Slashing: Never adjusted to the increased lateral agility of higher-level athletes, and doesn’t show a ton of ability to vary speeds to pair with his explosiveness - once a defender reads where he’s going, he doesn’t have a ton of craft or wiggle to pass them on the hip anyways. It feels like, with his above-average burst off the ground and handle, he should be able to get past his man more easily, but he got stonewalled more often than you’d like in college by even above-average college defenders. Wasn’t helped by lack of spacing at UNC, but still should have been better. Has the traits to improve in this area, but after this many years of preparing like a professional, it’s generally hard to project a ton of growth for him outside of some weight training and his team situation improving, so TBD on how this improves (or doesn’t).
Shot Selection/Mindset: The elephant in the room: takes a lot of unnecessary tough shots, both threes and midrange. Reasons for this are myriad, but the primary one seems to be that he didn’t trust his teammates increasingly throughout the season after they failed again and again to cash in on the spacing and open shots his play was giving them. But it’s not entirely on his teammates; Anthony also just has inconsistent mentality as a passer — he’ll have stretches of play where he’s committed to the system and making the right passes, then some where he just plays iso-ball and ignores wide open teammates, in the same game. He wasn’t totally discouraged from this tendency at UNC because of how bad his teammates so often were (especially on the perimeter), but it’s going to have to be coached out of him at the next level. It was also something he did, though not nearly as often, in AAU ball, so it’s definitely not just something that was caused by justifiably not trusting teammates.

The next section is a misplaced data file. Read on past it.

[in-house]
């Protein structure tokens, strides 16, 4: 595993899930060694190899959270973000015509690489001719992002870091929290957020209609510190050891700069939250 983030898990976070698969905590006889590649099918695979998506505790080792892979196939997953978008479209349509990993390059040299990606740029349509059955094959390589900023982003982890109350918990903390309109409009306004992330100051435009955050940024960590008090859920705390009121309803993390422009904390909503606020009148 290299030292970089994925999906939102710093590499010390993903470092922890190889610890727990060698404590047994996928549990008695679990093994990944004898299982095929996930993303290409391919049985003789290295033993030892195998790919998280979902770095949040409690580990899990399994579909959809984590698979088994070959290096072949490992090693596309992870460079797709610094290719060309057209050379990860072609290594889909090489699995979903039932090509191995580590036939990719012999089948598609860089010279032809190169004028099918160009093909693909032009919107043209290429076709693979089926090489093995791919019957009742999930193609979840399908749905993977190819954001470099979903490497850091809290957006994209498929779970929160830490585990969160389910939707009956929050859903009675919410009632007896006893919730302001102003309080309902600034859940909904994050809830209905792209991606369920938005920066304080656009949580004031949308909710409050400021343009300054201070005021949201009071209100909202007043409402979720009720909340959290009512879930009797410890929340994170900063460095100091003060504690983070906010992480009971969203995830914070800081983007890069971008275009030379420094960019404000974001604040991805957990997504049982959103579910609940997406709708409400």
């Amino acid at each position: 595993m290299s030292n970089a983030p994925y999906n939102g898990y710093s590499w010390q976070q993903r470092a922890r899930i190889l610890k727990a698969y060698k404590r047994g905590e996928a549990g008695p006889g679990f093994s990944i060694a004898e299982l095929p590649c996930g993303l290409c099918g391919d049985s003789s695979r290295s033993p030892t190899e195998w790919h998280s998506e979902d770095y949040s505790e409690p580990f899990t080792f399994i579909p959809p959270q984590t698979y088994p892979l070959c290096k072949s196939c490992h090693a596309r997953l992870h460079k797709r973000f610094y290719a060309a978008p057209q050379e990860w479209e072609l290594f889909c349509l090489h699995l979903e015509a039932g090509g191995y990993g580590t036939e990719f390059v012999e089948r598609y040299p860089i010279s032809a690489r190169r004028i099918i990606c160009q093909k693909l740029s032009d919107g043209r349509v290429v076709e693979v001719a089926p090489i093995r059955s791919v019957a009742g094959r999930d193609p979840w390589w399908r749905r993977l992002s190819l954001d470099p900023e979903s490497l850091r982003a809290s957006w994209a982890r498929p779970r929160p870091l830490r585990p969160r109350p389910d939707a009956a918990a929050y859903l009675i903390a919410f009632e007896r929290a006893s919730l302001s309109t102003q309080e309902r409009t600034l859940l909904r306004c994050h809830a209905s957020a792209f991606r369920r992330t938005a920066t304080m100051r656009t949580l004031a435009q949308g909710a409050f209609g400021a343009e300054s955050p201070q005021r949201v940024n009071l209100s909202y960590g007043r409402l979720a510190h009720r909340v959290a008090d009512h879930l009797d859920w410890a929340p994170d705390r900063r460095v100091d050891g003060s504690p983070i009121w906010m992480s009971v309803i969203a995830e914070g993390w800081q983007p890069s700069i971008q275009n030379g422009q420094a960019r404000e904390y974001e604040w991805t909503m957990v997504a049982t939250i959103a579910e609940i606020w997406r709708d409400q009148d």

Transition: Is reasonably fast with the ball in his hands, but lack of finishing ability in traffic led him to be unnecessarily cautious in transition. Takes advantage of numbers when he has them, but slows down if he doesn’t even if he has a scoring angle or athletic advantage on the defense that is back. Doesn’t often finish on his own on the fast break, unless absolutely nobody is back, which is strange because when you do see him finish, he’s plenty capable of going above the rim and punishing defenders who aren’t 100% committed. Again, this goes back to trusting his teammates: plenty of times last year, and unusually for a UNC team, the team didn’t really have a hard rim-running big man to finish transition possessions, so he stopped going hard in transition as well. Might be an issue that gets fixed with a team that runs properly, but I don’t expect him to become a transition finisher overnight, or perhaps at all.
Miscellany: A one-position defender thanks to his shorter arms and average stature for a point guard, which might hurt him if he’s playing off-ball with another smaller guard... A little too trusting of his own skill at times, which leads to some dumb turnovers due to running into traffic, but that’s pretty normal for good ballhandlers... Can get streaky shooting both threes and free throws, with some games where he went 6/11 from three and others where he was 0/8 — and games where he was perfect with 13 free throw attempts and others where he was 2/7... sometimes wears RecSpex.